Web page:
Mabvax Therapeutics Holdings, Inc. v. Honig et al

Filing 98

ORDER: Plaintiff's Motion to Remand (ECF No. 21 ) is granted. This action is remanded to the Superior Court for the State of California, County of San Diego, where it was originally filed under case number 37-2019-00018398-CU-SL-CTL. Defendants' Motions to Dismiss (ECF Nos. 8 , 38 , 68 ) are denied as moot (Certified copy sent to State Court via US Mail Service). Signed by Judge William Q. Hayes on 10/04/2019. (ag)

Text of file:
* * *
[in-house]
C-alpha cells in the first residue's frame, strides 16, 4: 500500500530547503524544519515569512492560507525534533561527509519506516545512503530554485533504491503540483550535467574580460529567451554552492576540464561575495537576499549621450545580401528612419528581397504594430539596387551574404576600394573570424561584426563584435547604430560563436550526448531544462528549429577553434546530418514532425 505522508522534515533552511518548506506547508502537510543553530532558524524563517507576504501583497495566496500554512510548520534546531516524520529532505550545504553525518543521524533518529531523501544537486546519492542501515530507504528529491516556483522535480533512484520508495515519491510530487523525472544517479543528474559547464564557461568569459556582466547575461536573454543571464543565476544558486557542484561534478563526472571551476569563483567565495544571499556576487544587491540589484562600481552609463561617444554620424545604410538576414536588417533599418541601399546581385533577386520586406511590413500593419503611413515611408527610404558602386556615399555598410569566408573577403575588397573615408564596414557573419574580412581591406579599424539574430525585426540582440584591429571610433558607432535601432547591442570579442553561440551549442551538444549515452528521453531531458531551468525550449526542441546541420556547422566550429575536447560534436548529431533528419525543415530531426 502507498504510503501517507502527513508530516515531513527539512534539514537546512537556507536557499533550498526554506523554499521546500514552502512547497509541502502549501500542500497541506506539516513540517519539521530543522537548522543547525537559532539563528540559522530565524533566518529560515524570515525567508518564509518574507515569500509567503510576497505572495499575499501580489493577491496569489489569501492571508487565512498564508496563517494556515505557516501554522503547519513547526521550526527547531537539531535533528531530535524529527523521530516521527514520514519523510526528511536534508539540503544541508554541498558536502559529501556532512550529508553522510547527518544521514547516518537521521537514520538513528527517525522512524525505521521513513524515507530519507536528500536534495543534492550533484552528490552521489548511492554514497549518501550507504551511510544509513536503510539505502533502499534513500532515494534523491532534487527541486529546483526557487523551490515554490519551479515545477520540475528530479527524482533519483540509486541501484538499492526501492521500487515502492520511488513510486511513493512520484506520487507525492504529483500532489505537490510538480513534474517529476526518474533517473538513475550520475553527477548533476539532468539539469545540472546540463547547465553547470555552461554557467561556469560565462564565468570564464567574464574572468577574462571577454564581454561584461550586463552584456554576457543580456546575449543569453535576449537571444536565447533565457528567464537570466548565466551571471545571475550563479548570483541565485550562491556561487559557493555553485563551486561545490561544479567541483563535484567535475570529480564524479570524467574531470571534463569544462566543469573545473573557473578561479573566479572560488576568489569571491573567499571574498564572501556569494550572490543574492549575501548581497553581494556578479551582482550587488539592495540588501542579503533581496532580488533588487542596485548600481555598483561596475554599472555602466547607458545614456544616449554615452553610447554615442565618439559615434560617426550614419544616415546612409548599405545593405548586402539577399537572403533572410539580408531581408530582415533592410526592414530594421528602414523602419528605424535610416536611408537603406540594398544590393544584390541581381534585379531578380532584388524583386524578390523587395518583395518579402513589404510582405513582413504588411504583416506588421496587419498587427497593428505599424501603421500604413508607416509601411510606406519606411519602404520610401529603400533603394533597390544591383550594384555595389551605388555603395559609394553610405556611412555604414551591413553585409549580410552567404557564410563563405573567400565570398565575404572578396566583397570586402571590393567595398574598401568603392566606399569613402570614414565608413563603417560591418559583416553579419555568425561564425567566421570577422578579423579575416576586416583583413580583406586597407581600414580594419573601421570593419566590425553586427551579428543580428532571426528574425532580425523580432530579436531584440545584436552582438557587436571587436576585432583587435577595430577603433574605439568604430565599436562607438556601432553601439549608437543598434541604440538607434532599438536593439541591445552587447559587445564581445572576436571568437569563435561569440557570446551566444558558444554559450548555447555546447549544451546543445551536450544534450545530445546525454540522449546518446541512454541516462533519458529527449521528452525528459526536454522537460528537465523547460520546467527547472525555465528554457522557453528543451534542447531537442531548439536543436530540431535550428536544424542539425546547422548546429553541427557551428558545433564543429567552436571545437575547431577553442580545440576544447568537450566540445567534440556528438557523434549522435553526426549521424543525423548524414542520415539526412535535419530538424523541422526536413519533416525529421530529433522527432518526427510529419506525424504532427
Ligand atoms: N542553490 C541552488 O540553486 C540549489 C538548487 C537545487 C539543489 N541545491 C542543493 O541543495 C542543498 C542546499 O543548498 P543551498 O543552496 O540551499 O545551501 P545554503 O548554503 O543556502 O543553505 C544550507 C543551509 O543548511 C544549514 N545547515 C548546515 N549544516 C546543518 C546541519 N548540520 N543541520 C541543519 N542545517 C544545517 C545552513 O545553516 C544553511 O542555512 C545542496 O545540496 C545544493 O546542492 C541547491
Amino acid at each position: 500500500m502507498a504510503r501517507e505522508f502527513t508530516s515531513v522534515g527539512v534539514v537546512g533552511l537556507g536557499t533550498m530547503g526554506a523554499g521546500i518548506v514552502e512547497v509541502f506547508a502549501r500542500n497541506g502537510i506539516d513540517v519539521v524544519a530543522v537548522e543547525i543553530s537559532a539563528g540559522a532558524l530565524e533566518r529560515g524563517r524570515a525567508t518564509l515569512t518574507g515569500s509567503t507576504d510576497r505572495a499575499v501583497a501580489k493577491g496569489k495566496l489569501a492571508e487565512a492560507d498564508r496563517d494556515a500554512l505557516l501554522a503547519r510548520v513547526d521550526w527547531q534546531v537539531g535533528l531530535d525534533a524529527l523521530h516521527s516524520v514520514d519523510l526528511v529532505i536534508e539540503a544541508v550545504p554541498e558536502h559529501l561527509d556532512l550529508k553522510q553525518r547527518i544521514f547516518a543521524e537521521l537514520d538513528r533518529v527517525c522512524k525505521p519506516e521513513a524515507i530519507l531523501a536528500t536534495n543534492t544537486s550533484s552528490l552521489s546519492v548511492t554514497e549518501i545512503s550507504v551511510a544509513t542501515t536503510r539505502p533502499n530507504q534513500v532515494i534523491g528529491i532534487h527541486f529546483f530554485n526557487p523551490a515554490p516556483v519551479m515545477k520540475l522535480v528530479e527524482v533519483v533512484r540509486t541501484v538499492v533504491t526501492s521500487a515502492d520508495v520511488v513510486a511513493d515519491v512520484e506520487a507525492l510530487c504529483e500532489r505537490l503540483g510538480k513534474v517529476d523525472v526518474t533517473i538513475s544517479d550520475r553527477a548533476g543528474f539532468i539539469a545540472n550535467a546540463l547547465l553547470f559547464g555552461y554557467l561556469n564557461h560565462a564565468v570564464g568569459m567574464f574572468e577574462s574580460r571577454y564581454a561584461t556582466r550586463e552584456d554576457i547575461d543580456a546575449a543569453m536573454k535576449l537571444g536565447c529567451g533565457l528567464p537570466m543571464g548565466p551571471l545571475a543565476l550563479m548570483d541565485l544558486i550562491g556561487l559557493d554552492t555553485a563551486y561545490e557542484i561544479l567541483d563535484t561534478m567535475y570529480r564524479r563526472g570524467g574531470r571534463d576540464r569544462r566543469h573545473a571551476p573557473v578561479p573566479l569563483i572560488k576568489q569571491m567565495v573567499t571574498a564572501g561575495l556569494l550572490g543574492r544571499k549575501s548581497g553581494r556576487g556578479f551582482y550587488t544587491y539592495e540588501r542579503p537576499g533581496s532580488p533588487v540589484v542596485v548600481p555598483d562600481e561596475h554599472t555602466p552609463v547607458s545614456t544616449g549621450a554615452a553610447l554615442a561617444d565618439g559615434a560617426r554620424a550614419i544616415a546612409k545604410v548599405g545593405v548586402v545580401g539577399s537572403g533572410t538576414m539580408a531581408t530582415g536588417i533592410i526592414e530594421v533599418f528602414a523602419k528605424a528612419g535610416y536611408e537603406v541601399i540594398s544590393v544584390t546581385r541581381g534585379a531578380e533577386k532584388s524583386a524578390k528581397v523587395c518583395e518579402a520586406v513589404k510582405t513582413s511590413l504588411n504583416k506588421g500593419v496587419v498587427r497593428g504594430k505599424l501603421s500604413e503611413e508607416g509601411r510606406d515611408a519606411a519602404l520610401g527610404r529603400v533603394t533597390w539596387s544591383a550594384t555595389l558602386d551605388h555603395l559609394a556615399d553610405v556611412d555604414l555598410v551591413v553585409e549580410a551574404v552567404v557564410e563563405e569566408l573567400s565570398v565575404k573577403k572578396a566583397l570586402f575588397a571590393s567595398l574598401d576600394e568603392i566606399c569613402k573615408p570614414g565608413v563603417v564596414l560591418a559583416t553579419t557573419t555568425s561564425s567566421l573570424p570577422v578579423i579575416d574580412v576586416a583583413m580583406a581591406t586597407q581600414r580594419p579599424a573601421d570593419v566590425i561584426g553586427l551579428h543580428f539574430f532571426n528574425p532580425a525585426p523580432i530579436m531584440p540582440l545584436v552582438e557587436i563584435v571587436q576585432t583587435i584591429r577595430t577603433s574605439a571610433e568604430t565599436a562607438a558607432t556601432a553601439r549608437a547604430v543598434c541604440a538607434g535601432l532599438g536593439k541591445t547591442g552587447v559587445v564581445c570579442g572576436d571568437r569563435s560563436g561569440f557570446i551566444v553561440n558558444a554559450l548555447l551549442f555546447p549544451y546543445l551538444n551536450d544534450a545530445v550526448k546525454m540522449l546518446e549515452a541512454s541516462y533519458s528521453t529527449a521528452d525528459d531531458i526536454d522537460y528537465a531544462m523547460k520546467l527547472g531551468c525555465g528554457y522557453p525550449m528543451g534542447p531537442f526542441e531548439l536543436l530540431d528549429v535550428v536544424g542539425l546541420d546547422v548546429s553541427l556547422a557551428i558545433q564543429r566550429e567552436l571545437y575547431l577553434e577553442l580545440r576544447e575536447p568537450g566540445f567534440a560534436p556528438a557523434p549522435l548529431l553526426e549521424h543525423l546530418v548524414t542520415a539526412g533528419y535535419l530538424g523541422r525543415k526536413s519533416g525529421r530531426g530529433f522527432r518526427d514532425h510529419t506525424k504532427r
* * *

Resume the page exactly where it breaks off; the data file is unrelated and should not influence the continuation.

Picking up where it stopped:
Download PDF